Thursday, 5 May 2016

Lomography : Analogue photography isn't dead

With the recent announcement of Jessop's closure you'd be quick to think that photography is a dying art, the growth of digital photography has certainly been vast since those first chunky oversized 250mb digital cameras over ten years ago, but that hasn't made us hang up our old film cameras for good, with the growth of Lomography, analogue photography has certainly made a comeback.

What started as a small group of keen photographers turning their hand to a more experimental approach has grown to a vast worldwide community of photographers, helping to bring a shot of enthusiasm to the world of analogue photography.

Lomography is a more experimental approach at film photography, trying all sorts of techniques out from shooting "from the hip" to using expired film, which more than often results in a whole new world of photography, from saturated images to vibrant colours, all with the knowledge that you can't be sure of the end results until your film has been processed.

This experimental technique isn't far from the likes of iphone apps and instagram, but taken using traditional film cameras, and it's this approach that we're certainly keen on. 

Lomography has helped to revive the film camera and inspire new photographers to give it a go. Whilst some of the rules of Lomography may seem somewhat baffling to those of us who've spent years honing the art of photography, such as shooting in the dark without a flash on a low light camera (surely that shouldn't work!!) and shooting up close on a camera without a focused lens, but it's the spark of creativity and the growth of interest in film photography that has taken our interest, did I mention that the cameras are also rather fetching..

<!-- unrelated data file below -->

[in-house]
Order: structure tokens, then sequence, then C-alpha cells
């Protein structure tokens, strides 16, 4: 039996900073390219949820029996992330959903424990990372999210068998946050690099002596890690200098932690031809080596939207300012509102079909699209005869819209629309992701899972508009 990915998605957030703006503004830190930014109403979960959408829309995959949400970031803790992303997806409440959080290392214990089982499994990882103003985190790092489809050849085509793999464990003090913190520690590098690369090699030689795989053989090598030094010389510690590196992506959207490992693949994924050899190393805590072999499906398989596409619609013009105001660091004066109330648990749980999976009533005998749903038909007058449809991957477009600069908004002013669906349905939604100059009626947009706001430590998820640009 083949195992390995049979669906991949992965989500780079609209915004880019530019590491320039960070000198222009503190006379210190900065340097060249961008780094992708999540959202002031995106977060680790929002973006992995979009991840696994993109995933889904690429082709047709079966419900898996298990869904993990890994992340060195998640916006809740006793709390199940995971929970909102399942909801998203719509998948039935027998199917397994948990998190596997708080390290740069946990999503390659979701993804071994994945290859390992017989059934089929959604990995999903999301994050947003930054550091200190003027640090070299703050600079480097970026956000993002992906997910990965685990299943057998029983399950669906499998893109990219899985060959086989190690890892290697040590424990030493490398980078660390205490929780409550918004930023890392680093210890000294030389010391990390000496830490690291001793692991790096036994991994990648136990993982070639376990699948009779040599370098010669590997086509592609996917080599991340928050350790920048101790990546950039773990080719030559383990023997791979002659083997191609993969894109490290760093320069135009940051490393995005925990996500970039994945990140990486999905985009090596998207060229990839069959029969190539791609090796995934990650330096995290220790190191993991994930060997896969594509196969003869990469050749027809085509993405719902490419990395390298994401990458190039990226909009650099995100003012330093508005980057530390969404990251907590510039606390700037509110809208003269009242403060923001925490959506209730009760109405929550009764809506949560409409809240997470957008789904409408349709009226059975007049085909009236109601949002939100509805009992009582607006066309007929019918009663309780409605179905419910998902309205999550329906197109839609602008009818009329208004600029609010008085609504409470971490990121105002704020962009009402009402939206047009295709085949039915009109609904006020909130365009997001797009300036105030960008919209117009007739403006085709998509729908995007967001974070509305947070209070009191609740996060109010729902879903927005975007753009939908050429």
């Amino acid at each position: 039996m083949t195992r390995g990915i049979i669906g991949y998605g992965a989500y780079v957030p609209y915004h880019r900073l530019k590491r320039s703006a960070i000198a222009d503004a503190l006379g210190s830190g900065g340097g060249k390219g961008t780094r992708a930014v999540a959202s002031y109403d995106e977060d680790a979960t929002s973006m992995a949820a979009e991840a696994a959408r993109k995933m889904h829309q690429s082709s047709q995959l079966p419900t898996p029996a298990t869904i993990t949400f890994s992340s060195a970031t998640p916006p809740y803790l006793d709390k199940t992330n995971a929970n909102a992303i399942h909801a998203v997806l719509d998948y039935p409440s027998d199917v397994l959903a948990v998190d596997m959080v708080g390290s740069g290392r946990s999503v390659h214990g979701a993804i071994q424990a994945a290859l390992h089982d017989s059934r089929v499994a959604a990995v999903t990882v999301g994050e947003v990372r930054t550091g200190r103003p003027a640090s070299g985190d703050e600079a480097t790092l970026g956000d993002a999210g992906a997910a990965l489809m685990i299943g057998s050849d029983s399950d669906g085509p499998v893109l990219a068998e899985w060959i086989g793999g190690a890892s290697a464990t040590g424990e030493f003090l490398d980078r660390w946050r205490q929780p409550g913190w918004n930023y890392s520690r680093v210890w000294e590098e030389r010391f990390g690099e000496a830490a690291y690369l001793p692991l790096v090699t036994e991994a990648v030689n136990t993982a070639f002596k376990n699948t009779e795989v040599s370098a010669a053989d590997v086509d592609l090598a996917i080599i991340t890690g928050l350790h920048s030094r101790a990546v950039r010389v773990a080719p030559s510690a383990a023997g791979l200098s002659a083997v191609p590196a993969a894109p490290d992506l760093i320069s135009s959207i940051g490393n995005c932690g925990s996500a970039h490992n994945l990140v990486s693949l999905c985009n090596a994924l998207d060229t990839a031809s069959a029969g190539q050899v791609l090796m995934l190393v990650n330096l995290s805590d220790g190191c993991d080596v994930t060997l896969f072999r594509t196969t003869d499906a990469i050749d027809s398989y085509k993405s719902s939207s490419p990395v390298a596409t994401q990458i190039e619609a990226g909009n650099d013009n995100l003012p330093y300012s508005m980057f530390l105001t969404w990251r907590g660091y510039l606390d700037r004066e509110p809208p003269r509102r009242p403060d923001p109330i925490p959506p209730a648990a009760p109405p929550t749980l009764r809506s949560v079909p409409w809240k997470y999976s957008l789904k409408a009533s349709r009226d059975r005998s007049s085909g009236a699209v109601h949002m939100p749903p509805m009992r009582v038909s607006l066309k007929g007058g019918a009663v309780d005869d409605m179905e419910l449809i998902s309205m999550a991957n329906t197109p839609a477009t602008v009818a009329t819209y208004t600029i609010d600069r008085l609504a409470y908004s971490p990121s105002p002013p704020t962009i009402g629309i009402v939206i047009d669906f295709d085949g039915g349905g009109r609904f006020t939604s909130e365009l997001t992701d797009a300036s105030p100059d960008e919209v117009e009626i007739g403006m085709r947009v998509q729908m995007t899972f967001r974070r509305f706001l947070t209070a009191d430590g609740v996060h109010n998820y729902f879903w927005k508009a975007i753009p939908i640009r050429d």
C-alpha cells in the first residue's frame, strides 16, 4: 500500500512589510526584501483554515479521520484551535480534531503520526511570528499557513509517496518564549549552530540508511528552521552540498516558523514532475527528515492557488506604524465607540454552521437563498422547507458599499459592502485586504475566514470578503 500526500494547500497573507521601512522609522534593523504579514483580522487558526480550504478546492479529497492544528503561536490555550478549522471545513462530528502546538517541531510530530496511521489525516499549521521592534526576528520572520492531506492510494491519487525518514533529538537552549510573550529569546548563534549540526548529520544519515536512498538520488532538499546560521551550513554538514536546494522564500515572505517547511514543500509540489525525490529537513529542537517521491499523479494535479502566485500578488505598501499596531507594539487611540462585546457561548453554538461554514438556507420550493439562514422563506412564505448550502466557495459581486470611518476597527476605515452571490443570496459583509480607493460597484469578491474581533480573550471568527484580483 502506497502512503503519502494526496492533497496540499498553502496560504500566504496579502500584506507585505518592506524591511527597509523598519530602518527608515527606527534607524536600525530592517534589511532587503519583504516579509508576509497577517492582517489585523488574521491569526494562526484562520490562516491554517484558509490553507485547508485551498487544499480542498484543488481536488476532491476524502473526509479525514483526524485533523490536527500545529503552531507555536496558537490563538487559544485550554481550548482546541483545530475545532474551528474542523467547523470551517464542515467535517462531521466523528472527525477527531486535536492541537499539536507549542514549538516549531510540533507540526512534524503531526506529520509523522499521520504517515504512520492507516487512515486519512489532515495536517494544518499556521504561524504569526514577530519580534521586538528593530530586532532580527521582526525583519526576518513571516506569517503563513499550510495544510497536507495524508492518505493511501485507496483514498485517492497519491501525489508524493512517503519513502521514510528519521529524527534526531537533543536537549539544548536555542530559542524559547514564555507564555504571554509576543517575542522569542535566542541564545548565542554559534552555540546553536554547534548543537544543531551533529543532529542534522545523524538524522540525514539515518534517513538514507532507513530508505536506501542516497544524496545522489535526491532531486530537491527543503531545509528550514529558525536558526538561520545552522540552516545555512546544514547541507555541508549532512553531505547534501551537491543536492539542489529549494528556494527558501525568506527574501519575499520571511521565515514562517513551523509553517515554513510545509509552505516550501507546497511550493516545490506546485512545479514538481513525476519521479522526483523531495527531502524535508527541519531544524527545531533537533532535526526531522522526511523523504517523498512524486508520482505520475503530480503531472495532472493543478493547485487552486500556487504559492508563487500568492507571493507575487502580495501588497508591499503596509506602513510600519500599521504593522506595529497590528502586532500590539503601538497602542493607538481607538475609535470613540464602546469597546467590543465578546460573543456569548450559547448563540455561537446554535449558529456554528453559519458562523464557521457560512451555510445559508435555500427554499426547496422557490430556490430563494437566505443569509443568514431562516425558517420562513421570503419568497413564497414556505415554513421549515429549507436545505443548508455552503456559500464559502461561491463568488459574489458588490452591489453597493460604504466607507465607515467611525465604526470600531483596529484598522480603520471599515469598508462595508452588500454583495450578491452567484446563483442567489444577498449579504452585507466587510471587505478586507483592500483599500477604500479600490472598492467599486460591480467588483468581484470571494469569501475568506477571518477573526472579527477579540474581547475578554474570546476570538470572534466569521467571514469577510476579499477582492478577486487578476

Taking inspiration from traditional film cameras Lomography cameras have help revived film photography in a new way, when was the last time you used an old 120 roll of film? Probably not since the 1990's, medium format is making a comeback in a somewhat small fashion, but a comeback non-the less through Lomography. With cameras such as the Seagull which hark back to classic twin lens cameras and the Diana F+ designed with the classic 1960's Diana camera in mind, it's certainly helped to invigorate interest in film photography and remind us why we loved the medium so much in the first place.

Technology may be making fast advances, placing high resolution cameras in mobile phones with the ability to focus at will much like a high spec dslr camera, but you can never take away the simple pleasure in holding a reel of film negative up to the light and viewing your images. Lomography has helped to put film photography back on the high street, did you know that they have small concessions in Selfridges, and stores in London and Manchester, you do now. Film photography may not be as large an industry as it once was but you can certainly take to capturing images on film for some time to come.

Images: Flickr Commons & Lomography.com

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